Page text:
Monday, October 17, 2022

Truth hurts: Sony reportedly postpones Showcase event because presenting major PlayStation exclusives would undermine its argument against Microsoft-ActivisionBlizzard

When a company can't even hold an annual marketing event because what it would say and show there would belie its arguments against a merger, then maybe the company shouldn't be opposing the merger in the first place...

The biggest Microsoft-ActivisionBlizzard news today is the following two-tweet thread by Millie Amand, an entertainment industry analyst who has previously been first to inform of interesting developments in the games business:

"The ongoing CMA investigation for MS acquisition of AB, has indeed delayed any Showcase plans for Sony. Exclusive titles and first party I.P were ‘locked in’. Sony believe a showcase will add weight to MS arguments. Silent Hill & Kojima Who Am I reveal were part of show."

The initial announcement of the showcase was scheduled for 11th October with the showcase taking place 20th Oct.

Sony used to hold those Showcase events every two years, and more recently it's been an annual thing. If what Mrs. Amand says is true (and she is deemed to have great sources), Sony's problem is simply that there are--as Microsoft told the UK's Competition & Markets Authority (and presumably also other antitrust authorities)--about five times as many PlayStation-exclusive as Xbox-exclusive games.

In a previous post (on the formal notification of the merger to the European Commission) I already showed this excerpt from Sony's annual report, which stresses the objective of "enhanc[ing] the lineup of PlayStation exclusive titles with broader portfolio offerings of first-party and live service games" (click on the image to enlarge):

According to Millie Amand, two of the titles Sony was going to proudly present at the event are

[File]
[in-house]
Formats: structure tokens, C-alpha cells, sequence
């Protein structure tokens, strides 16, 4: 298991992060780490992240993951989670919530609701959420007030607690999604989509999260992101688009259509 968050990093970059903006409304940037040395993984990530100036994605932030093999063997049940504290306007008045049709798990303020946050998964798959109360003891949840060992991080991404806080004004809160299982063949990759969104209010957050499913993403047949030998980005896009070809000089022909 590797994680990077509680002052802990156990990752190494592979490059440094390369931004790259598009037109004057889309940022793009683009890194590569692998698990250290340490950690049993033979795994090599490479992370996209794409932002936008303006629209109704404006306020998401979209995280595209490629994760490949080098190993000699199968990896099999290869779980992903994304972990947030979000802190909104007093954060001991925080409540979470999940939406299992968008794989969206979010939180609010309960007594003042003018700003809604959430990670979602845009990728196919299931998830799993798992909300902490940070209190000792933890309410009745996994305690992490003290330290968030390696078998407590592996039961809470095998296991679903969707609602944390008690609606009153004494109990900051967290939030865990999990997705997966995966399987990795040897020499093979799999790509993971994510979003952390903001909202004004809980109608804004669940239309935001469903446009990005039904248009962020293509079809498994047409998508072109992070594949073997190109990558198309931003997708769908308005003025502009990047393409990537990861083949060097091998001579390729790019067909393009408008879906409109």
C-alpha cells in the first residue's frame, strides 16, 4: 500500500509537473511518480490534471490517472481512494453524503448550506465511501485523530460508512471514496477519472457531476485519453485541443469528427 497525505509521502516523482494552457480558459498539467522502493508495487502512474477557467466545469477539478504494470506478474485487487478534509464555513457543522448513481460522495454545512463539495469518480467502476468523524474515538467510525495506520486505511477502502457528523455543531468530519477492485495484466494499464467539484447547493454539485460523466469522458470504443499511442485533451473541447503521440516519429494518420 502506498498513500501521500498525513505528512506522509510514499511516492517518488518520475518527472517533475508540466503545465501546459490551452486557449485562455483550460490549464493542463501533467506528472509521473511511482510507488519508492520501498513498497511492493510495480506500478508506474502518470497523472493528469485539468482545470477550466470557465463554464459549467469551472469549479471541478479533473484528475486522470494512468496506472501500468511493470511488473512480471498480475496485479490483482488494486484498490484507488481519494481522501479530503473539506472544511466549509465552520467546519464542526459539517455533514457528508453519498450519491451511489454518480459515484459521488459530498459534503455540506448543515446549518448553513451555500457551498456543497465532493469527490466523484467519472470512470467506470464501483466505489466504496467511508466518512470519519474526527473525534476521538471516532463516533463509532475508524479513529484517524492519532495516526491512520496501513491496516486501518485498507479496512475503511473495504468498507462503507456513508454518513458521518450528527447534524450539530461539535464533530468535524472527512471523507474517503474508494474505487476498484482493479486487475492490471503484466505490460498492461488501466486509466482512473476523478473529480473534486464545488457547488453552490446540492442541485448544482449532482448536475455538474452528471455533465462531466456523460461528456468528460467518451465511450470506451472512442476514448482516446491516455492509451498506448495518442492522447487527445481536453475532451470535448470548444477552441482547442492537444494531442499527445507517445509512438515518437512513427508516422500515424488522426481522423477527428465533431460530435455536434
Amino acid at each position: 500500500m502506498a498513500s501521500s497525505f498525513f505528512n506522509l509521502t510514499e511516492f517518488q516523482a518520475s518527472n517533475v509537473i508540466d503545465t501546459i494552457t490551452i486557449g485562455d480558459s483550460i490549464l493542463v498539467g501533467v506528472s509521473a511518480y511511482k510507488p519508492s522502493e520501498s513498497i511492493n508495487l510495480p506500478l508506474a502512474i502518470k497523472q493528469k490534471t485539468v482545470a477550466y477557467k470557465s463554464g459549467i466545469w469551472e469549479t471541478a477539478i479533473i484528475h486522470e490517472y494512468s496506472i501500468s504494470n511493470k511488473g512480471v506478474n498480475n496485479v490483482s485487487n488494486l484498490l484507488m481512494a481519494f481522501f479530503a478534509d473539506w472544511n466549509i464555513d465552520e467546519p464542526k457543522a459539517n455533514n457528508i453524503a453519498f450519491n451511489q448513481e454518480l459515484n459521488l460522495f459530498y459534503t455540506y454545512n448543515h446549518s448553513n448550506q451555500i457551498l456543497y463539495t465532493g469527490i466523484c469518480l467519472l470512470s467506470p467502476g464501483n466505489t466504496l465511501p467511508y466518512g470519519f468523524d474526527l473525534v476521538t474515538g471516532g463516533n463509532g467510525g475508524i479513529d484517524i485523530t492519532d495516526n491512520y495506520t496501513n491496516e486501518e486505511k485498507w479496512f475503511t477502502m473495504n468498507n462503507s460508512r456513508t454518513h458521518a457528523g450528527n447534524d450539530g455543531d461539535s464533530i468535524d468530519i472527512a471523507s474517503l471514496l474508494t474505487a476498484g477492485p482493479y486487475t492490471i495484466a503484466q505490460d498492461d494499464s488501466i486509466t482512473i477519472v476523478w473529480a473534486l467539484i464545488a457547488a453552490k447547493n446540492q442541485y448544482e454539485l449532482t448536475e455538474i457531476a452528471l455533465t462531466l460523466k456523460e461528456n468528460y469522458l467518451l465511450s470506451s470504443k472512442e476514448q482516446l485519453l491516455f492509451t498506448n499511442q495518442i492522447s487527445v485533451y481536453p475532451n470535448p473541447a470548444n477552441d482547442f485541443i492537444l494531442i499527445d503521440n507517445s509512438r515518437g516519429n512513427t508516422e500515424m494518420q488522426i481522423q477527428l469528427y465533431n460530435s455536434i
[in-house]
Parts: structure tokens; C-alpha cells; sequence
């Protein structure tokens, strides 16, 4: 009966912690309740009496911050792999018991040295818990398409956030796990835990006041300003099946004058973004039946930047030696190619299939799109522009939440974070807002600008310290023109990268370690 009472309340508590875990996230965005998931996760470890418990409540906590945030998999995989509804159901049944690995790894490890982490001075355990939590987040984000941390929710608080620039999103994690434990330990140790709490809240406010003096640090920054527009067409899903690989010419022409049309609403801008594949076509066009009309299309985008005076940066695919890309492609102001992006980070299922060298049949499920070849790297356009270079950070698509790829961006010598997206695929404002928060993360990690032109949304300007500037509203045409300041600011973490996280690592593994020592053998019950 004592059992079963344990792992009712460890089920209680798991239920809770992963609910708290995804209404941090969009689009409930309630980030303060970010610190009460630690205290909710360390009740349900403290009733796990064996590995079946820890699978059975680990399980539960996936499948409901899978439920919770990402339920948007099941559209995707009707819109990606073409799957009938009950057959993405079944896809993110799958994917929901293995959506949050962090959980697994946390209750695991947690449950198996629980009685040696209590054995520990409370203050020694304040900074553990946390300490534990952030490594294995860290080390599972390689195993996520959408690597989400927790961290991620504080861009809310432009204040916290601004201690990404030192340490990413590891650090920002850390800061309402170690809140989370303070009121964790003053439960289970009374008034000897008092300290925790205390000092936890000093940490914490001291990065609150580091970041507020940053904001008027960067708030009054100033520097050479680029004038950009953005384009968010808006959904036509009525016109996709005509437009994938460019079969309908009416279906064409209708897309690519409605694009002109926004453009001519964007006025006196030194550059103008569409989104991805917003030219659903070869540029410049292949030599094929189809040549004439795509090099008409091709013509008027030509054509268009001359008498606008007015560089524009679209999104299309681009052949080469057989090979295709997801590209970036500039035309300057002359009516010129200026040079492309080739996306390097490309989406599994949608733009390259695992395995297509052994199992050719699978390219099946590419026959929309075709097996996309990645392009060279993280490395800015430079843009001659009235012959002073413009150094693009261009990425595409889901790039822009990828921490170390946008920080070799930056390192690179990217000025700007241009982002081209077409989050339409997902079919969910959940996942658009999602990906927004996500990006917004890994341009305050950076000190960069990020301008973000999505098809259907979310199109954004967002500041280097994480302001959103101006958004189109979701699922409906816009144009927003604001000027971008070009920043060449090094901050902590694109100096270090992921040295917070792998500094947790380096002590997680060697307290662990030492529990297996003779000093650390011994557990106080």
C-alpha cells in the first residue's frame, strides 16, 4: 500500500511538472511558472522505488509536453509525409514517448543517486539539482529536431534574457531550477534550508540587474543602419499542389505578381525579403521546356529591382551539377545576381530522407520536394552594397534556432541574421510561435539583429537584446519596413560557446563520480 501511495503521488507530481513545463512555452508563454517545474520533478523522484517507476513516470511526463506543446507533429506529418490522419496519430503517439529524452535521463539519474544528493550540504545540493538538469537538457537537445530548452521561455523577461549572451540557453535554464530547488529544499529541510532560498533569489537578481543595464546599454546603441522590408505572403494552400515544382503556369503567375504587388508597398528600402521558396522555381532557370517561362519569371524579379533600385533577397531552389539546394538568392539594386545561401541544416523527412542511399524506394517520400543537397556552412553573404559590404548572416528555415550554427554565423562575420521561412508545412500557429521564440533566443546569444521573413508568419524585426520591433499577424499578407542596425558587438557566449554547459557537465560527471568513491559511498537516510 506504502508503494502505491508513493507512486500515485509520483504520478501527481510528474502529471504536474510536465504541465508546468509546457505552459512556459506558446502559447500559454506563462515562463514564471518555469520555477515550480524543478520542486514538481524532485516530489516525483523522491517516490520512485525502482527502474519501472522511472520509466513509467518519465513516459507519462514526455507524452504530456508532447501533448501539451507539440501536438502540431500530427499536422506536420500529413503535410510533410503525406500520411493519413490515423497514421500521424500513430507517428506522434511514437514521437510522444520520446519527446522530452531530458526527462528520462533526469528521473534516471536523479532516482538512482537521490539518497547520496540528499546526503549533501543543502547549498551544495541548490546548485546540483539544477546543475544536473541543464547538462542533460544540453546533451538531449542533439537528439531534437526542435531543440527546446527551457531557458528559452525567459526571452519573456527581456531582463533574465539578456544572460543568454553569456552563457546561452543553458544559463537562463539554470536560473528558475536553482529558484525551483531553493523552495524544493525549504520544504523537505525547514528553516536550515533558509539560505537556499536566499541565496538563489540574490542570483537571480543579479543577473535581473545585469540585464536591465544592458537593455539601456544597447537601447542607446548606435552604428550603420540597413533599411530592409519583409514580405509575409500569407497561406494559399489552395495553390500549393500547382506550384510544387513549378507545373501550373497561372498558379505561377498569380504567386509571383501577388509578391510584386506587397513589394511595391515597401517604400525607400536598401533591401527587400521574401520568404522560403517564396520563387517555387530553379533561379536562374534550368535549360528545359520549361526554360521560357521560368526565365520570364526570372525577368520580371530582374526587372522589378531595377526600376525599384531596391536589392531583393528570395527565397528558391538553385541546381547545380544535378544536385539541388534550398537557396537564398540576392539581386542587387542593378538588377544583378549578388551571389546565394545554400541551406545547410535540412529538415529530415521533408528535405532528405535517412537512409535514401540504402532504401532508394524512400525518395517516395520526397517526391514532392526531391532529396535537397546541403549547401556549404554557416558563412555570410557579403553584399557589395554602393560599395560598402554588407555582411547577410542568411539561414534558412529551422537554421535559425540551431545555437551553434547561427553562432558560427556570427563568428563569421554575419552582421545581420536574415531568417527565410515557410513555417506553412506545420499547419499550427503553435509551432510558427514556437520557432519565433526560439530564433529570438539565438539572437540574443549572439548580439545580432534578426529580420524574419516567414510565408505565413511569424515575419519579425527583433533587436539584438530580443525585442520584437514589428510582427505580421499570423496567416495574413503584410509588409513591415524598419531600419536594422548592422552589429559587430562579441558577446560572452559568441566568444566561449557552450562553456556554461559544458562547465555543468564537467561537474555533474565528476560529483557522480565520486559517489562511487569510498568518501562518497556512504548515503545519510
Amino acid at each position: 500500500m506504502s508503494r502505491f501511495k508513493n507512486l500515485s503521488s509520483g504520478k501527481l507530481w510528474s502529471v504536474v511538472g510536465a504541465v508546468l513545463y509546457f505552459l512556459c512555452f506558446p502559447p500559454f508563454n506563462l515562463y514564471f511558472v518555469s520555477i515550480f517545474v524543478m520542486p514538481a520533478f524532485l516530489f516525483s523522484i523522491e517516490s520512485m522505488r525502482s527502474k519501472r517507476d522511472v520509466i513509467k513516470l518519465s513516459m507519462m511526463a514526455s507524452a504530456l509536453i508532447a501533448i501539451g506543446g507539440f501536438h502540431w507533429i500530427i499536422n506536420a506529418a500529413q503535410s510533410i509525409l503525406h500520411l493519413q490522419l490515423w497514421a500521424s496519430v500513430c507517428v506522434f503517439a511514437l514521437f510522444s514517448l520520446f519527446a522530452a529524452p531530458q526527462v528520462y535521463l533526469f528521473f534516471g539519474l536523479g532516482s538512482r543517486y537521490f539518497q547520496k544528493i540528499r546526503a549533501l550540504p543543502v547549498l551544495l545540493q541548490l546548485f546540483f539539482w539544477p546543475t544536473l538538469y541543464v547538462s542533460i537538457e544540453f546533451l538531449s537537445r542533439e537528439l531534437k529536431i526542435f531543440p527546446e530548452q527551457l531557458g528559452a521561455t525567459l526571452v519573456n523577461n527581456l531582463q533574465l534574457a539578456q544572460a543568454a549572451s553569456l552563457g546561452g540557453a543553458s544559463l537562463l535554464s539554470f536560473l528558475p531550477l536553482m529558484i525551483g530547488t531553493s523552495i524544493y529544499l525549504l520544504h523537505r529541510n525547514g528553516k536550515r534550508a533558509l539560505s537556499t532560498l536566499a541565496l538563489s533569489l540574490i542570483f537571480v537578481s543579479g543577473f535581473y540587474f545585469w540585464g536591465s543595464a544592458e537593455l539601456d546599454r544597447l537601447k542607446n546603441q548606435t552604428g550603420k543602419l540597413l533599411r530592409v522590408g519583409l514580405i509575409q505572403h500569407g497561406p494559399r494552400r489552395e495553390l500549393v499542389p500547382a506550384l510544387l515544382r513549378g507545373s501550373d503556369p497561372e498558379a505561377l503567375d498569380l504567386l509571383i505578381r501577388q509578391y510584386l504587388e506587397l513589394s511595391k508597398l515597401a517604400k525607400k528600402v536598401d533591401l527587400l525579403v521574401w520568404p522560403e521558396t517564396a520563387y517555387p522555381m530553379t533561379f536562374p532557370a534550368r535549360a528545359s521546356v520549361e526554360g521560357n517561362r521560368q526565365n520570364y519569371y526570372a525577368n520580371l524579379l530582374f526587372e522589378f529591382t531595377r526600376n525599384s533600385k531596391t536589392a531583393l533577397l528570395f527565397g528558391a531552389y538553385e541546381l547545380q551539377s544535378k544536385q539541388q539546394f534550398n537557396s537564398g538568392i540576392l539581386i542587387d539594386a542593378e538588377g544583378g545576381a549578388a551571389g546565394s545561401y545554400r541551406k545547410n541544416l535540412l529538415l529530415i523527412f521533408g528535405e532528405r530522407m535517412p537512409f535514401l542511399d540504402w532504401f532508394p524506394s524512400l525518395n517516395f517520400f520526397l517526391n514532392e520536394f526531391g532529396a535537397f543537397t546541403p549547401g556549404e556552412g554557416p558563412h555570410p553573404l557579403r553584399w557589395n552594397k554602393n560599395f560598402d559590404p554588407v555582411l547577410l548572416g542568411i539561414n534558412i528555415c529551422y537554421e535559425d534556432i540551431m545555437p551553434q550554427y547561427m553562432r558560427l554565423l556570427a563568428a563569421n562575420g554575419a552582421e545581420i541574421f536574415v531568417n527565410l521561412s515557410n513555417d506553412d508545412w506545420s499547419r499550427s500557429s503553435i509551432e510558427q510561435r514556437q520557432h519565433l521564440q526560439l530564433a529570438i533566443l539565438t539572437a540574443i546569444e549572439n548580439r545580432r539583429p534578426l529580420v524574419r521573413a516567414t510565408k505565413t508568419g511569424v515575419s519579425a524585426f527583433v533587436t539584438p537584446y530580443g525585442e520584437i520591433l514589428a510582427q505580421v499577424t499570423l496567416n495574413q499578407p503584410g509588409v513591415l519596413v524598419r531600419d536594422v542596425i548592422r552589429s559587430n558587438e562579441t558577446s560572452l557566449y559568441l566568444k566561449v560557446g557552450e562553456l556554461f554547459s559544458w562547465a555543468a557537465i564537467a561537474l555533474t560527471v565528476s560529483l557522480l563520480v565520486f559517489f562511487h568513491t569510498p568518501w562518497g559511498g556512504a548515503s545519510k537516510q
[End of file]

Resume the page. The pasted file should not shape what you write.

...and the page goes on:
The close relationship between Sony and Mr. Kojima was first announced in December 2015:

Now Sony is telling the UK CMA and regulators in other jurisdictions that Activision's Call of Duty is so incredibly important that Microsoft's Xbox gaming console could displace the PlayStation. However, as Microsoft has pointed out in a response, even if all CoD players switched from the PlayStation to the Xbox, Sony would still be the undisputed market leader.

The UK CMA has to get its facts right, and for now I believe they ultimately will. The CMA can do better than its Phase 1 decision in that merger investigation. The Issues Statement (PDF) that was released on Friday is more of the same, but the decisive part of the review has just begun. And Sony appears to be very afraid that boasting some major new PlayStation-exclusive games would not be conducive to its efforts to delay or derail the deal.

Potentially, the fact that this came out because of Millie Amand's tweets will actually hurt Sony even more. It shows that they have something to hide--including that they have to hide Hideo Kojima's next title. But this may be more indicative than anything of the bankruptcy of Sony's argument.

In the first half of this month, a favorable decision in Brazil and a statement by a competitor--Take-Two Interactive CEO Strauss Zelnick-- were good news for Microsoft's acquisition of Activision Blizzard. Now Sony didn't want to give Microsoft additional ammunition on the 20th.

The GamingIntel website, which may have been first to report on Millie Amand's tweets, isn't 100% certain that Sony indeed postponed its event only because of that merger review process, but wouldn't be surprised in the slightest:

"Of course, this is all assuming that the insider is correct. Like any ‘inside’ information, it’s good practice to take it with a pinch of salt. However, with how big the news of the CMA’s investigation has been, it would be no surprise for Sony to lay low."

Sony is the only company to criticize the deal publicly. Google is also known to be trying to dissuade competition regulators (particularly the European Commission, with some of whose officials Google's lawyers reportedly met last month) from granting clearance, the number one reason being Microsoft's vision of open app markets and the number two--which is factually related--that Google prefers to cement its Android app distribution monopoly through dealings of the kind that Microsoft might not be nearly as receptive to as Activision Blizzard used to be.